A successful FAN strategy also should consider the immediate OpEx in addition to the long-term, he adds.

In the deployment phase for large-scale FANs, the onboarding of end-user equipment, FAN gateways and their corresponding power system devices is a major cost due to a large number of devices to be deployed.

Network automation has become the most adopted resolution to not only reduce deployment costs but also to eliminate human error and the OpEx associated with field remediation during Cisco’s installations.

Cybersecurity is increasingly becoming one of the most important business imperatives for utilities. Limiting the number of different FANs and architectures and their corresponding security postures reduces the cybersecurity complexity and further supports a reduction in the long-term OpEx.

Cisco’s FAN security architecture includes hardware and software certification management, firewall and malware protection and intrusion monitoring as well as robust encryption to help ensure secure network communications and edge applications.

Utility use cases

Public LTE and private mesh

In a lengthy proof of concept, one of the largest utilities in North America tested all 15 of its grid modernisation use cases and decided these could be best supported with a mix of public LTE, fibre and Wi-SUN mesh technologies from Cisco.

The utility’s architecture uses public LTE where it is available and where there is no public LTE service, it extends a private wireless network by using Cisco’s Wi-SUN standard mesh. Its entire grid modernisation architecture uses Cisco’s Distribution Automation platform to enable a single secure architecture that supports rapid technology deployment and a single management platform.

“We are seeing this scenario play out across the globe, where utilities begin their design and engineering phases with a preferred FAN technology but need to eventually adapt their FAN to encompass niche use cases that cannot be served by their primary FAN choice. It’s this adaptability to encompass multiple technologies in a single FAN that has been well received by our clients in the utility sector,” Tufts says.

Public and private LTE

Another leading large US utility has chosen Cisco to support its grid modernisation efforts via a combination of fibre, private LTE (pLTE) and public LTE. Similarly, the desire to be able to use the best technology for the use case, while consolidating on a single architecture and operational model, was the driver to this FAN architecture.

Tufts comments: “The adaptability of the Cisco FAN serves our pLTE FAN clients really well. Private LTE is growing in popularity, but it will take time to acquire frequency and build the pLTE network. Having a FAN that can be flexible to migrate from public LTE infrastructure, including frequency and SIM, to pLTE without truck rolls is an important project consideration allowing our clients to support grid modernisations with a platform that can be switched over to pLTE when desired.”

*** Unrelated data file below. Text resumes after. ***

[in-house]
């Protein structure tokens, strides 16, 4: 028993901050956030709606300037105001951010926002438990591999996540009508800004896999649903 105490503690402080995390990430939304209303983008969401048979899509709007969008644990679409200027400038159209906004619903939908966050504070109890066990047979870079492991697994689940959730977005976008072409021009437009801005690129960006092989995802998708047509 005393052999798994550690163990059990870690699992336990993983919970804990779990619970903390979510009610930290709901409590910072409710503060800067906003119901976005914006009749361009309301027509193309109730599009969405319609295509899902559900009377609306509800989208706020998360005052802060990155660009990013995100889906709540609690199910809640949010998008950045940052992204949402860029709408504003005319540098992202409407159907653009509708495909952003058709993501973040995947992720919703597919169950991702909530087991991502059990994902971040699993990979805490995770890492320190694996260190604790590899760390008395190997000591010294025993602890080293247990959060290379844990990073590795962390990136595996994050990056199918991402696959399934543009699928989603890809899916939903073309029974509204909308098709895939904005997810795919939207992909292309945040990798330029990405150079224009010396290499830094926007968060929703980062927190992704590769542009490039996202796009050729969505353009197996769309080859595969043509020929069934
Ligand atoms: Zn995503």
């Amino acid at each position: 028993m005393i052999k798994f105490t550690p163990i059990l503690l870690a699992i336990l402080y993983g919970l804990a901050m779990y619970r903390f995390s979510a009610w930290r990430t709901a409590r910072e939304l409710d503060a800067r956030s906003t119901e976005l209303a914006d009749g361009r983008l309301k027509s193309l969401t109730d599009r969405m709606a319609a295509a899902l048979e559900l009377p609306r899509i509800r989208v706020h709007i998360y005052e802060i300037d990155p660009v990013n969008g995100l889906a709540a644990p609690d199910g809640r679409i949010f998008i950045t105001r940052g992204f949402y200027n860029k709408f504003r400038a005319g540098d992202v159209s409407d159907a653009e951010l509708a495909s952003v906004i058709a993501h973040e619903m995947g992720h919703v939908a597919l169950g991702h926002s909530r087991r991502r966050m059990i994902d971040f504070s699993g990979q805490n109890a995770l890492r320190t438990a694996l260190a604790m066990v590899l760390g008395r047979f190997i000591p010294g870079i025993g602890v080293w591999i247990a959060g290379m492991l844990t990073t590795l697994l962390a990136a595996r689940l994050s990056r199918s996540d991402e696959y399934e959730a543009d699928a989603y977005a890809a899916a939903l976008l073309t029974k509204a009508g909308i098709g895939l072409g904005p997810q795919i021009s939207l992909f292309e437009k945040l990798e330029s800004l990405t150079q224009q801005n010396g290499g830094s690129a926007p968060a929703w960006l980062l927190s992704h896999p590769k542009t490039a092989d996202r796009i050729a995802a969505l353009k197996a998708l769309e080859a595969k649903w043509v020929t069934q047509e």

New edge technology

The emerging 5G with its high capacity, low latency characteristics is opening up a new world of connectivity of the Internet of Things. Capabilities such as network slicing are paving the way for innovative multi-service offerings via connected edge devices.

Utilities have started piloting 5G in distribution automation use cases such as substation monitoring and distributed energy resource optimisation and the technology is expected to be key to support the next wave of smart grid growth at the medium voltage level.

In anticipation of these and other advances including the emergence of Wi-Fi 6, Cisco has recently launched a new portfolio of industrial gateways and routers to unify these technologies into the FAN.

Read more on: Connecting the modern grid: Agility is more important than ever

These ‘Unite your edge’ devices, which were conceived with flexibility and scalability in mind, are intended for fixed and mobile installation in locations such as substations, poles and maintenance trucks. They are modular in design for easy installation with a rugged build to withstand the harshest environments and include built-in edge compute resources along with advanced security features such as hardware encryption.

“With the latest releases of our industrial platforms, we have introduced a level of performance, security, modularity and future adaptability unseen before in the industry,” Tufts concludes.

“We hope that this continues to serve our utility clients well as it protects their investments from obsolescence and enables a platform approach that can be adapted as new technologies such as 5G emerge.”